Panhard has had a long-running, storied history for the nation of France, providing products for a range of industries including civilian, commercial, and military. During the Cold War period (1947-1991), the company excelled at development and production of light-armored, wheeled combat vehicles for the French military and a plethora of foreign customers and one product of the period became the Panhard VCR ("Vehicule de Combat a Roues"). This six-wheeled vehicle was developed as a private venture primarily with the export market in mind, made to be budget-conscious (as such based in the existing Panhard ECR 6x6 vehicle) for the most discerning of buyers. The end-result became an amphibious-capable, 6x6 wheeled offering able to undertake several battlefield roles.
The VCR remains in limited service with a few select global operators and has seen combat as recently as the Iraqi Civil War of 2014-2017 under the flag of the rebuilding Iraqi Army.
The complete system is a 7.9 ton vehicle measuring 4.8 meters long with a beam of 2.5 meters and a height up to 2.13 meters. Internally, the vehicle is crewed by up to three personnel and can carry up to nine combat-ready infantrymen under light armor protection (up to 12mm, suitable against small arms fire and artillery "spray"). NightVision (NV) equipment is supported as is an NBC (Nuclear, Biological, Chemical) suite.
The VCR is driven by a Peugeot PRV V-6 diesel-fueled engine developing 145 horsepower to a conventional 6x6 wheeled arrangement (the inner axle can be raised from the road as needed). Tires are of the run-flat variety giving the crew an additional survival capability. It is further suspended across all of the road wheels allowing for some cross-country travel ability. Operational range reaches out to 700 kilometers while road speeds maximize at 90 kilometers-per-hour.
Typically, the armament fit is modest, revolving around a trainable, roof-mounted 12.7mm Heavy Machine Gun (HMG) for anti-infantry / Anti-Aircraft (AA) use. Additionally, the vehicle can sport the "HOT" French Anti-Tank Guided-Missile (ATGM) to provide for a ranged tank-killing / armor-defeating capability. This is in addition to any personal weapons carried by the crew / occupants. Optional weapons marketed, at one time, for the VCR line included a complete turreted 20mm automatic cannon, "MILAN" ATGM support, and a 60mm field mortar for indirect fire support.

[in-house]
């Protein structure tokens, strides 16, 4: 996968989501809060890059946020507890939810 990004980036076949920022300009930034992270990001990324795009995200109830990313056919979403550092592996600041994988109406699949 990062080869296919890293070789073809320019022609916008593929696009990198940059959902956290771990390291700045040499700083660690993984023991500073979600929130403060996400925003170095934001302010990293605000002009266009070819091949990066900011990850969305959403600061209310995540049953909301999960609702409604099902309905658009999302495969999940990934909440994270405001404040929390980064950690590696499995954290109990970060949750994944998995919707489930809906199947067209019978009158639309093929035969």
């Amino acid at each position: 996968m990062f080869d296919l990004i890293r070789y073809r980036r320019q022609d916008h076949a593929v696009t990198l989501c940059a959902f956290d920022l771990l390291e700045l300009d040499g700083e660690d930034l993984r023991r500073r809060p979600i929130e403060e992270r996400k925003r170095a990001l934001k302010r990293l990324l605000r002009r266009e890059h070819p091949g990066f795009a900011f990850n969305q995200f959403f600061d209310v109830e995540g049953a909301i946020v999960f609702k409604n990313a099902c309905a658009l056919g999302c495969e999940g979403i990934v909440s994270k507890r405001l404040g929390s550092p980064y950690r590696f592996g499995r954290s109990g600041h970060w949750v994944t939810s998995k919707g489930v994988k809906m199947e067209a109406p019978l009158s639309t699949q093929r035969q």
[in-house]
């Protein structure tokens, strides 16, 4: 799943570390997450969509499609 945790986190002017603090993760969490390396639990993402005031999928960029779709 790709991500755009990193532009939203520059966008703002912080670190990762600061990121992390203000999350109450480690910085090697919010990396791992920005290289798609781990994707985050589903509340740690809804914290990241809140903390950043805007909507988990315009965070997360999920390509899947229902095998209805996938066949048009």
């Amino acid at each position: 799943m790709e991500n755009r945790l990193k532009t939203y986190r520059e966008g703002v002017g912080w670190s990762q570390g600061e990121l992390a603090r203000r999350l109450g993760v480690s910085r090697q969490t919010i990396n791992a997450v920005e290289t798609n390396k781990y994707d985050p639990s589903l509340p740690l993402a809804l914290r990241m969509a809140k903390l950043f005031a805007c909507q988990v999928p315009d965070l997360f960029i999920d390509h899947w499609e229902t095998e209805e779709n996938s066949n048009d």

Debuting in 1977, the VCR undertook production in 1979 and eventually found a limited market with operators in Argentina, Iraq, Mexico, and the United Arab Emirates (UAE). The UAE became the largest operator of the series with some eighty-two trucks taken into service. Beyond this were forty-six vehicles purchased by the Mexican government and forty-four operated by the rebuilding Iraqi Army. Another twenty-four of the type went to the Argentine Army.
Variants in the line have included the "VCR/AT" which was developed for the dedicated Armored Recovery Vehicle (ARV) role completed with heavy-duty crane and tow bar. There was also the "VCR/IS" to serve as a battlefield ambulance and the "VCR/PC" outfitted for the Command Post (CP) role. The "VCR/TH" was equipped with the Euromissile UTM-800 series turret supporting 4 x HOT ATGMs and a 7.62mm GIAT "Mascot" remotely-controlled gun station (the latter at the rear).
The VCR/TT "Hydrojet" became a localized 4x4 wheeled Argentine Army model modified for amphibious operations. Changes to the design included removal of the inner axle to support waterjets for water-born travel (other VCR forms, while amphibious by design, rely solely on the rotation of the road wheels for propulsion).
The base VCR design form was further prototyped in an airspace denial weapon system model under the "VCR/AA" designation, this entry fielding Saab RBS-70 Surface-to-Air Missiles (SAMs). it was not furthered.
The VCR remains in limited service as of this writing (2019).